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Joint Math Meetings Wrap-Up

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I wrote a few blog posts while I was at the Joint Mathematics Meetings back in January, but now you can read some more comprehensive coverage of the meetings at the American Mathematical Society website.

Getting my blog on in the press room at the Joint Mathematics Meetings in January. Photo: American Mathematical Society.

In addition to AMS staff members, there were three of us former AAAS-AMS Mass Media Fellows in the press room, writing for the JMM blog and the highlights pages.

My contributions to the coverage included:

-Emily Shuckburgh’s address on using mathematics to study climate change. The talk was both awe-inspiring—the mathematical models that describe and predict global wind patterns are so cool—and sobering—I saw some graphs that illustrated in stark terms the gravity of climate change.

-An Association for Women in Mathematics panel on hiring and retaining women faculty members, a subject near and dear to my heart. Pro tip: don’t call a conversation between three female mathematicians a “Girl Scout meeting.”

-The most interesting, entertaining talk about statistical mechanics I’ve ever been to, by Fields Medalist and all-around delightful speaker Cedric Villani. Fundamentally, the lecture (and statistical mechanics) is about the sometimes mysterious concept of entropy. Villani quoted John von Neumann’s comments to information theorist Claude Shannon about the use of the term: “You should call it entropy, for two reasons. In the first place your uncertainty has been used in statistical mechanics under that name, so it already has a name. In the second place, and more important, no one really knows what entropy really is, so in a debate you will always have the advantage.” If you’re not laughing as hard as a room full of mathematicians at 9 pm on the first day of the joint meetings, well, maybe you just had to be there.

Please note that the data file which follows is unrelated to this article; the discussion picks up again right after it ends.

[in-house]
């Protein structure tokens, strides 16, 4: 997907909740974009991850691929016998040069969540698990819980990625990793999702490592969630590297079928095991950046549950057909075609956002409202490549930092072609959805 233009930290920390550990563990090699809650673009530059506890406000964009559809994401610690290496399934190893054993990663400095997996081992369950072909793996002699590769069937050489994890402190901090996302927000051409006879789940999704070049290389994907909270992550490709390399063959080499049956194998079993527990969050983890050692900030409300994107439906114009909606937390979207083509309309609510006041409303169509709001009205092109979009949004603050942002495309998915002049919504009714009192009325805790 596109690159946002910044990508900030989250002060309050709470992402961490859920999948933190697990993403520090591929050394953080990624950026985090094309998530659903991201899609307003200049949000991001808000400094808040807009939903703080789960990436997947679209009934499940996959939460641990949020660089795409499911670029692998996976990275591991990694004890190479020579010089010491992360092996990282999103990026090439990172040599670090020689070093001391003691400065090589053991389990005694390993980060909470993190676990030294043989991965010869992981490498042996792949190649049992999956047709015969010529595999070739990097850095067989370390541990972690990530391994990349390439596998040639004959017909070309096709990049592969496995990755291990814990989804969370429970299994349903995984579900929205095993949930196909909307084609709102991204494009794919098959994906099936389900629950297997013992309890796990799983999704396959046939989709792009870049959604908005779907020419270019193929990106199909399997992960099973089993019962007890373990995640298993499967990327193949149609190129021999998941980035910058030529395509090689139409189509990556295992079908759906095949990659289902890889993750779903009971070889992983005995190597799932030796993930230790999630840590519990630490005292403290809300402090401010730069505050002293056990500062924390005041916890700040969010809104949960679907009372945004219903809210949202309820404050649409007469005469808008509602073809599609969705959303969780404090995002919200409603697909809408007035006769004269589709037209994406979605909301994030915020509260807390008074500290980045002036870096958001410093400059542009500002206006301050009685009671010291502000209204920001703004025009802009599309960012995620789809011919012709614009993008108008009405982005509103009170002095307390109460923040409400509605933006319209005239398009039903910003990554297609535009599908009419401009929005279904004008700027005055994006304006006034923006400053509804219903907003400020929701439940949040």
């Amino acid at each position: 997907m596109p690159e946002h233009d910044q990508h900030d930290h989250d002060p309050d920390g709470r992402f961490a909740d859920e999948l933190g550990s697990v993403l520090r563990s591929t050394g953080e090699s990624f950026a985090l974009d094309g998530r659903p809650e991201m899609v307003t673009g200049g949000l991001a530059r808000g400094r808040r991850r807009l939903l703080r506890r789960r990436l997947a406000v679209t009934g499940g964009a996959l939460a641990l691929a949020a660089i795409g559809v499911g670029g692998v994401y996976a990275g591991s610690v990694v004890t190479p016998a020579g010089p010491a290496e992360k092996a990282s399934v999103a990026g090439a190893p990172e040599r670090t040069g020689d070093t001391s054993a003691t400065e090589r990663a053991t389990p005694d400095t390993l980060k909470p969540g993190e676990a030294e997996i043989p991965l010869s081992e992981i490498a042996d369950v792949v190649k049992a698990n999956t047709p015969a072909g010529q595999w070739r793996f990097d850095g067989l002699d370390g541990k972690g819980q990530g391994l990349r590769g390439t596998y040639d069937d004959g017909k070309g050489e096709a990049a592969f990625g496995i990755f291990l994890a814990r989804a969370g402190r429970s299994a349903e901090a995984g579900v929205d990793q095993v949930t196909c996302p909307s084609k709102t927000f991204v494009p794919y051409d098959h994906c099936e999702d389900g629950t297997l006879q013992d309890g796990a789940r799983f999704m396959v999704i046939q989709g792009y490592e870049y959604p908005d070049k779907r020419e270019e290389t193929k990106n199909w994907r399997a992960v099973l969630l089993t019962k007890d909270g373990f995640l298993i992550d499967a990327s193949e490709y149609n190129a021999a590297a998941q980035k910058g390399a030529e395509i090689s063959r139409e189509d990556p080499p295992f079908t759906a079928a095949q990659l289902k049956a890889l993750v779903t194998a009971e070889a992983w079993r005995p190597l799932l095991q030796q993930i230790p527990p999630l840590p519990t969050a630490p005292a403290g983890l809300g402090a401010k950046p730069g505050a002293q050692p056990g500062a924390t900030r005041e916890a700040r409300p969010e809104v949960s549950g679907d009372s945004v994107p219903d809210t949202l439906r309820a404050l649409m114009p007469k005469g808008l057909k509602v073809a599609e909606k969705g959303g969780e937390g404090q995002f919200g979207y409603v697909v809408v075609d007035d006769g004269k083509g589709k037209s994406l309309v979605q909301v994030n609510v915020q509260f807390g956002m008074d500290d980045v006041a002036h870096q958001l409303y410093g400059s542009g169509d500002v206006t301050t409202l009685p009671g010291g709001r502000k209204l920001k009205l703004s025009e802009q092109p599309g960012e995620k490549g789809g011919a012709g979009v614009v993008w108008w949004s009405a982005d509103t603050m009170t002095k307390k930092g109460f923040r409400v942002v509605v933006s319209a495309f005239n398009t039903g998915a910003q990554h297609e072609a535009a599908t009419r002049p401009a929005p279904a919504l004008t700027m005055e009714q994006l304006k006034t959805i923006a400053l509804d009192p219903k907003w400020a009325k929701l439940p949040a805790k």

-A session of short talks on writing, talking, and sharing mathematics, which included presentations by established math writers Dana Mackenzie and Barry Cipra among others. The gem of the session may have been Cipra’s re-imagining of the opening of Moby Dick, as written by a mathematician. ”Let my name be Ishmael, let the captain’s name be Ahab, let the boat’s name be Pequod, and let the whale’s name be as in the title.” If you’re not laughing as hard as a room full of mathematicians at 8 am on the last day of the joint meetings, well, see above.

-Ken Golden’s public lecture on mathematics and sea ice. Golden travels to Antarctica to study sea ice and answered the burning question posed by a Salt Lake City reporter: why do they need mathematicians in Antarctica? Like Shuckburgh, Golden included some sobering information about the reality of man-made climate change, but the cute video footage of penguins at the end lessened the blow somewhat.

My colleagues in the press room covered the mathematical art exhibit, sessions on the hot-button issue of open-access publishing, Keith Devlin’s lecture on Fibonacci’s arithmetic textbooks that revolutionized commerce in Europe, and retiring Mathematical Association of America president Paul Zorn’s address on communicating mathematics, in which he recommended that expository writing (for example, a math blog on the Scientific American blog network?) should be recognized and rewarded using the “academic currency” of tenure and promotion. Just a thought, future employers!

So hop on over and read about what you missed, whether you were at the meetings or not. But if you don’t have time for all that, perhaps the most succinct description of a day at the joint meetings is Adriana Salerno’s blog post “Blurry photos of smart people.”

Evelyn Lamb About the Author: Evelyn Lamb is a postdoc at the University of Utah. She writes about mathematics and other cool stuff. Follow on Twitter @evelynjlamb.

The views expressed are those of the author and are not necessarily those of Scientific American.

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  1. 1. stargene 3:02 am 02/18/2013

    Since my own grasp of the concept of entropy
    may charitably be called australopithicine,
    it fills me with joyful “oook!” to learn that
    even von Neumann had a hard time wrapping
    his fine mind around it.

    Link to this

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